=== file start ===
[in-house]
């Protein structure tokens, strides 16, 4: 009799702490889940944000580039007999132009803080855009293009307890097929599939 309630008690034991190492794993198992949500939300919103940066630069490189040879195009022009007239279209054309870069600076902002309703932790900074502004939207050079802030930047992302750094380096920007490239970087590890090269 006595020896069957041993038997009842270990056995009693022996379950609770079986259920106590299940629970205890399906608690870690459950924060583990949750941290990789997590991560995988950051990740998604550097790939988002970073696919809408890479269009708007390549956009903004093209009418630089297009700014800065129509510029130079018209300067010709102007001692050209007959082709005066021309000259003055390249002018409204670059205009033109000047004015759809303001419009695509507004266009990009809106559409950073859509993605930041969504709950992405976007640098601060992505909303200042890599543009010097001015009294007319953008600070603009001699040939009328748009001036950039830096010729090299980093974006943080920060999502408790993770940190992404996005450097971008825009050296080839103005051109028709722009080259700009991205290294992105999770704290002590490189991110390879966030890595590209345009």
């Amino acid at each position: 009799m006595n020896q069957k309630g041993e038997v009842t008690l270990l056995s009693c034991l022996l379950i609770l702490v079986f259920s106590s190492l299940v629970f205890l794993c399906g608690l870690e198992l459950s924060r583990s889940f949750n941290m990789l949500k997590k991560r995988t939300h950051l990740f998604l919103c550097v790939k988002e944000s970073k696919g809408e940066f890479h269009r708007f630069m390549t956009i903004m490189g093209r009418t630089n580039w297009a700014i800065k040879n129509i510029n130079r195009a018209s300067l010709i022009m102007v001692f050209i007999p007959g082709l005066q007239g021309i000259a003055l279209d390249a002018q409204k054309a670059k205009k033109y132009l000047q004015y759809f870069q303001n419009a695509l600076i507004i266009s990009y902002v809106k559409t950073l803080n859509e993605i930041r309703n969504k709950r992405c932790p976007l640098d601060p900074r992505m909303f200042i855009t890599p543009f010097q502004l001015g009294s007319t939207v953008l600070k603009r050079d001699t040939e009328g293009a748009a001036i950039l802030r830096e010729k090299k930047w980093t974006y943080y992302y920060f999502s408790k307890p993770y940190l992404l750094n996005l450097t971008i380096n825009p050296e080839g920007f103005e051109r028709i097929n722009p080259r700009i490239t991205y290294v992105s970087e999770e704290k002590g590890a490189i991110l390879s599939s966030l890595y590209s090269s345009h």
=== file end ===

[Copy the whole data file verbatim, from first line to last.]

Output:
[in-house]
């Protein structure tokens, strides 16, 4: 009799702490889940944000580039007999132009803080855009293009307890097929599939 309630008690034991190492794993198992949500939300919103940066630069490189040879195009022009007239279209054309870069600076902002309703932790900074502004939207050079802030930047992302750094380096920007490239970087590890090269 006595020896069957041993038997009842270990056995009693022996379950609770079986259920106590299940629970205890399906608690870690459950924060583990949750941290990789997590991560995988950051990740998604550097790939988002970073696919809408890479269009708007390549956009903004093209009418630089297009700014800065129509510029130079018209300067010709102007001692050209007959082709005066021309000259003055390249002018409204670059205009033109000047004015759809303001419009695509507004266009990009809106559409950073859509993605930041969504709950992405976007640098601060992505909303200042890599543009010097001015009294007319953008600070603009001699040939009328748009001036950039830096010729090299980093974006943080920060999502408790993770940190992404996005450097971008825009050296080839103005051109028709722009080259700009991205290294992105999770704290002590490189991110390879966030890595590209345009």
């Amino acid at each position: 009799m006595n020896q069957k309630g041993e038997v009842t008690l270990l056995s009693c034991l022996l379950i609770l702490v079986f259920s106590s190492l299940v629970f205890l794993c399906g608690l870690e198992l459950s924060r583990s889940f949750n941290m990789l949500k997590k991560r995988t939300h950051l990740f998604l919103c550097v790939k988002e944000s970073k696919g809408e940066f890479h269009r708007f630069m390549t956009i903004m490189g093209r009418t630089n580039w297009a700014i800065k040879n129509i510029n130079r195009a018209s300067l010709i022009m102007v001692f050209i007999p007959g082709l005066q007239g021309i000259a003055l279209d390249a002018q409204k054309a670059k205009k033109y132009l000047q004015y759809f870069q303001n419009a695509l600076i507004i266009s990009y902002v809106k559409t950073l803080n859509e993605i930041r309703n969504k709950r992405c932790p976007l640098d601060p900074r992505m909303f200042i855009t890599p543009f010097q502004l001015g009294s007319t939207v953008l600070k603009r050079d001699t040939e009328g293009a748009a001036i950039l802030r830096e010729k090299k930047w980093t974006y943080y992302y920060f999502s408790k307890p993770y940190l992404l750094n996005l450097t971008i380096n825009p050296e080839g920007f103005e051109r028709i097929n722009p080259r700009i490239t991205y290294v992105s970087e999770e704290k002590g590890a490189i991110l390879s599939s966030l890595y590209s090269s345009h």